“I am also conscious they could have done a better job of focusing on the 'how to do things right’ instead of outright saying the VCM is not helpful at all. The keyword missing in their letter should be "insetting" and the wonderful opportunity that presents for the corporate world to redirect their climate focus and budgets to their actual core operations.”

Laura Ortiz Montemayor, Chief Purpose Officer at SVX Mexico and GP at Regenera Ventures Fund

Dan Smith, Offshore Wind Biodiversity Solution Owner at Fugro, disagrees:  “The mitigation hierarchy clearly states that you first avoid emissions and the last thing you do is offset them. It's not an on ramp, it's a last resort for those hard to abate emissions,” he says.

“Companies should be reducing their emissions first before considering carbon credits. It's not that hard, plenty of people will do a 3 scope emissions assessment. 

“The positions set out in the letter are entirely reasonable. The quality of credits are poor, the MRV is bad quality and the price of VCC is too low.”

Dan Smith, Offshore Wind Biodiversity Solution Owner at Fugro

This follows H&M coming out in disagreement with SBTi’s pro-carbon offsetting stance.

In the letter to the SBTi’s Board of Trustees, H&M Group’s Head of Sustainability Leyla Ertur writes that it “weakens corporate climate pledges and makes real decarbonisation efforts within value chains less attractive.”

She says: “We firmly believe the priority for any climate strategy should be to take action within corporate value chains to reduce absolute greenhouse gas emissions.

“We have two main concerns with the statement. First, the decision weakens corporate climate pledges and makes real decarbonisation efforts within value chains less attractive.”

H&M store

It seems that the carbon offsetting debate continues – what do you think?

Which organisations have signed the letter?

Organisations supporting this statement:

AbibiNsroma Foundation

ActionAid International

Amazon Watch

Amis de la Terre France / Friends of the Earth France

Amnesty International

AnsvarligFremtid

Association For Promotion Sustainable Development

Association of Ethical Shareholders Germany

BankTrack

Beyond Fossil Fuels

Biofuelwatch

BUNDjugend (Young Friends of the Earth Germany)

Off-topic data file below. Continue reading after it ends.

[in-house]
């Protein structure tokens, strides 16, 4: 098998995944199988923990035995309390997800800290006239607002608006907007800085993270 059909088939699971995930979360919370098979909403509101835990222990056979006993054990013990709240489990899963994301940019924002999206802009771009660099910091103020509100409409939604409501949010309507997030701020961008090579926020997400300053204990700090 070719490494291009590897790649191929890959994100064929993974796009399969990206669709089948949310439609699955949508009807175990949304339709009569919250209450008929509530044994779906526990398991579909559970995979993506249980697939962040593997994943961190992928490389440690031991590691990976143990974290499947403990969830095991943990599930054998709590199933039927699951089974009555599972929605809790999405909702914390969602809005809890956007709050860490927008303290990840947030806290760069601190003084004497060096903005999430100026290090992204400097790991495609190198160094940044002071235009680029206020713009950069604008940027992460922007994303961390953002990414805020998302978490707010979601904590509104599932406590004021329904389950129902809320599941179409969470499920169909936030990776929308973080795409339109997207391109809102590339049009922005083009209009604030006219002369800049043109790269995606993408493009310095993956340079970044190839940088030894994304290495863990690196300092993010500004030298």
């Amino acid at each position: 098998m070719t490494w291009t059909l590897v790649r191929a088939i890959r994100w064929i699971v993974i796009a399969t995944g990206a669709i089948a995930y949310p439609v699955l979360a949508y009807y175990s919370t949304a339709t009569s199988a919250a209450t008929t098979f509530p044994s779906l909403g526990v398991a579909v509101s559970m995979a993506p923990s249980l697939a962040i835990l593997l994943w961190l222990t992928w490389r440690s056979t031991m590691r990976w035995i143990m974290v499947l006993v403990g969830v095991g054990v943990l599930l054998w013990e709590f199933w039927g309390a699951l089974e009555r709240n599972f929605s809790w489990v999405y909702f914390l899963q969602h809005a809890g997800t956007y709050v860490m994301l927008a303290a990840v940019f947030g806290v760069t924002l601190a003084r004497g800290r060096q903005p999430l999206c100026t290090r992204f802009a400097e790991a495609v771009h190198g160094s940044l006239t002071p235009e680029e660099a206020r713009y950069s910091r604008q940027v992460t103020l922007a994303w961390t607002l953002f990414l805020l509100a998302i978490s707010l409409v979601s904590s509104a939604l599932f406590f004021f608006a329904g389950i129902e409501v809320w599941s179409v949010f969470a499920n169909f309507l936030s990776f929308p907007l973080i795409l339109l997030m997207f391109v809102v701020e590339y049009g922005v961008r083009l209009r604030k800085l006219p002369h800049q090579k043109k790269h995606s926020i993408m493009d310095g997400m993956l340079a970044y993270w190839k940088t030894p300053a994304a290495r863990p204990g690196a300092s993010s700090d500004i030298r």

Canadian Unitarians for Social Justice

Carbon Market Watch

CEE Bankwatch Network

Center for International Environmental Law (CIEL)

Center for Sustainable Economy

Changing Markets Foundation

Christian Aid

ClientEarth

Climate Action Network Arab World

Climate Action Network Australia

Climate Action Network Canada

Climate Action Network International

Congo Basin Conservation Society CBCS-Network

Deutsche Umwelthilfe e.V.

Dogwood Alliance

Earth Action, Inc

EcoEquity

EcoNexus

Environmental Coalition on Standards (ECOS)

European Environmental Bureau (EEB)

EnergyTag

Environmental Defence Canada

Environmental Investigation Agency (EIA)

Ethikis - Label LONGTIME®

Facing Finance

Fastenaktion Switzerland

Fern

Finance Watch

Focus Association for Sustainable Development

Forests of the World

Fresh Eyes

Friends of the Earth Europe

Friends of the Earth Ireland

Friends of the Earth Spain

Friends of the Earth U.S.

GAIA - Global Alliance for Incinerator Alternatives

GLOBAL 2000 - Friends of the Earth Austria

Global Energy Monitor

Global Witness

Greenpeace

Iceland Nature Conservation Association

Institute for Agriculture and Trade Policy

Institute for Sustainable Development Foundationm.

Just Share

JVE International

LIFE Education Sustainability Equality

Methane Action

Milieudefensie - Friends of the Earth Netherlands

Mom Loves Taiwan Association

New Climate Institute

Nipe Fagio

NOAH - Friends of the Earth Denmark

Notre Affaire à Tous

Oil Change International

Oxfam

Peace Movement Aotearoa

Power Shift Africa

Rainforest Action Network

Reacción Climática

Reclaim Finance

REVO Prosperidad Sostenible

Rinascimento Green

Secours catholique - Caritas France

ShareAction

Sociedad Amigos del Viento meteorología-ambiente-desarrollo

South Durban Community Environmental Alliance

Southern Africa Region Climate Action Network (SARCAN)

Stand.earth

Transport & Environment

Union of Concerned Scientists

Urgewald

ZERO